My Queer Diary, the directorial debut of A.E. Quinn, co-written by Quinn and Hayleigh McGowan, ran from the 11th to the 15th of February at UCD’s DramSoc Theatre. A character driven production; it tells the story of Blake, portrayed by Sam Brophy, and Amelia, portrayed by Saoirse Carey, as they deal with Blake’s experience coming out and living openly as a transgender man in modern Ireland.
While at face value it appears to be just another story of trans suffering, once it begins you see that it is much more. Due to the personal experience of the creative team and cast, it does not feel exploitative in the way many stories which centre themselves around the suffering of LGBTQ+ people do. It is clear that accuracy was important to the production team, and that educating the audience on an experience they may not be familiar with was a key intention of the show. While this does lead to the dialogue feeling clunky and expositional at points, it does not negate the impact of the performance overall. Carey in particular had the audience in tears at multiple stages throughout, with both actors delivering their dialogue with passion and emotion that could move the hardest of hearts.
“Educating the audience on an experience they may not be familiar with was a key intention of the show”
Having already been heaped with praise from noted Dublin-based LGBTQ+ activists Noah Halpin and Tonie Walsh, I won’t waste time outlining it’s political positives, like how it is the second instance in the history of Irish theatre of a trans actor playing a trans character. I’ll only briefly mention how it highlights the everpressing issue of transphobic and homophobic violence which heteronormative news publications seem to ignore, and how it addresses the innumerable failings of the transgender healthcare system in Ireland. The show does all of these things, with a deft hand, and a heaping of small, comedic moments that lend to it still feeling like a play, and not like a lecture. Brophy’s delivery was key in this, coming across as quite genuinely sarcastic and witty throughout the piece, making his way through intricate quips with ease.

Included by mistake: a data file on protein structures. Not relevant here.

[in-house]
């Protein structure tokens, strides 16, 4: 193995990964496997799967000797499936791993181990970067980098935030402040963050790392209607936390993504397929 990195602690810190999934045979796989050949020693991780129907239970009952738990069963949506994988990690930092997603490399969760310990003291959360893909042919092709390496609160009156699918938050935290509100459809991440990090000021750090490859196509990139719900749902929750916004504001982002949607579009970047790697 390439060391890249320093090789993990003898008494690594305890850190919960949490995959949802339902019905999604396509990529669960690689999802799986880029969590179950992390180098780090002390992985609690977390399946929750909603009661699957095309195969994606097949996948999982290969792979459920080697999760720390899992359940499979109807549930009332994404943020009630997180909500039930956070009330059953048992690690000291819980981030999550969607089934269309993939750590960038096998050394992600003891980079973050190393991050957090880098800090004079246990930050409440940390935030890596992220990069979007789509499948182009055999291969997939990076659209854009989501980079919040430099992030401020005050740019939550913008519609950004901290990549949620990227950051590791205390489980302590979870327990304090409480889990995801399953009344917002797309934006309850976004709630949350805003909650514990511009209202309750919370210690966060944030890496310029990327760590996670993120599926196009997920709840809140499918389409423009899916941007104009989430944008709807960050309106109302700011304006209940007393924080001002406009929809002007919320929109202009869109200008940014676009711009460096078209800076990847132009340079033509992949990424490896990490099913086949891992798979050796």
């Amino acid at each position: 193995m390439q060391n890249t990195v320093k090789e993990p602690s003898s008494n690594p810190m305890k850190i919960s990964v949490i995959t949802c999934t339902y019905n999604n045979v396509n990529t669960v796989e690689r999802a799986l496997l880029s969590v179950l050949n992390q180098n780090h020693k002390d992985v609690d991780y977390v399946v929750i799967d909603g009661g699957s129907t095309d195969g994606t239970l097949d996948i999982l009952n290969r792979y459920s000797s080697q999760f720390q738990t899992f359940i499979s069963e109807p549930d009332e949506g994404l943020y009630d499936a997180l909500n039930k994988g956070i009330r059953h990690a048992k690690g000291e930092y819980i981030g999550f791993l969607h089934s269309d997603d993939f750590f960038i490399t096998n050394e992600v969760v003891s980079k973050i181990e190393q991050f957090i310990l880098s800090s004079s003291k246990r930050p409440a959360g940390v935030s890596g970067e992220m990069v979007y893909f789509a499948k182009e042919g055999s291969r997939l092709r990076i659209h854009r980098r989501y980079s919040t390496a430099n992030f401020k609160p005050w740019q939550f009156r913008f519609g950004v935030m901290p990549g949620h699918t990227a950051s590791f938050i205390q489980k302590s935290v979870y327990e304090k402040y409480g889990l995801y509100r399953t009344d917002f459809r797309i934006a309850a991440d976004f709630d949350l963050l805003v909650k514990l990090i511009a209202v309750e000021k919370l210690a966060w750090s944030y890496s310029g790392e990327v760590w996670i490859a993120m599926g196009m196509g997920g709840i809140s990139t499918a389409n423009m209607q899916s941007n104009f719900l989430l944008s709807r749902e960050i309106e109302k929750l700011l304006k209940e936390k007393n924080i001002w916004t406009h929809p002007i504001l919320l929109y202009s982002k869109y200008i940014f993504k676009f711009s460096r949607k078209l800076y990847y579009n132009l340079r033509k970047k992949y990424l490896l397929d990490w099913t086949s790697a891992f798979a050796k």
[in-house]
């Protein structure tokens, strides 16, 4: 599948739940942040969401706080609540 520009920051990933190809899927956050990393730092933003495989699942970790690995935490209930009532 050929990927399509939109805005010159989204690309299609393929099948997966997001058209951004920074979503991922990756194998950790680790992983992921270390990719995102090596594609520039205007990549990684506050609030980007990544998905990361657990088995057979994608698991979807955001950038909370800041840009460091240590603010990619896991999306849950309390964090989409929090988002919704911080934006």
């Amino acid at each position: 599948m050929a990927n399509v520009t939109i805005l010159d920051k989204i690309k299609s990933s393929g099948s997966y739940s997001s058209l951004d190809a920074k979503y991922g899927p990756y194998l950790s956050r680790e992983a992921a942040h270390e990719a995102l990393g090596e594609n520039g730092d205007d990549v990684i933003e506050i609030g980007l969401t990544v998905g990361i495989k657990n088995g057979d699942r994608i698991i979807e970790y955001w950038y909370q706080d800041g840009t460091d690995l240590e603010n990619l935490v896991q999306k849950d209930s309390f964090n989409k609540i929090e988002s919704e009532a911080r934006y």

Despite some technical setbacks, such as a large portion of their tech being accidentally deleted the morning of their first performance, the production ran relatively smoothly. There were a few missteps, easily attributed to opening day jitters, that surely would have been evened out throughout its run. However, one issue that cannot be set aside is that of Amelia’s second to last monologue, in which she speaks to God about the cruelty of the world we live in; wherein a character seems to be both alive and dead for the duration. Schrödinger’s transgender, if you will. It unfortunately did distract from the monologue’s overall point, which is devastating as it is one of the emotional high-points of the play. Despite this, it did still spark many a tear in the audience.
My Queer Diary is a play which could be dissected for hours, as Quinn themself is a final year drama student, likely lending to the theoretical complexity of the piece. However, this play is not just for those who wish to stretch their critical theory muscles. It is a genuinely moving and impactful piece that is very much worth a watch if it runs again at a later stage. Overall, a skilled debut for Quinn, and a well produced week for UCD DramSoc.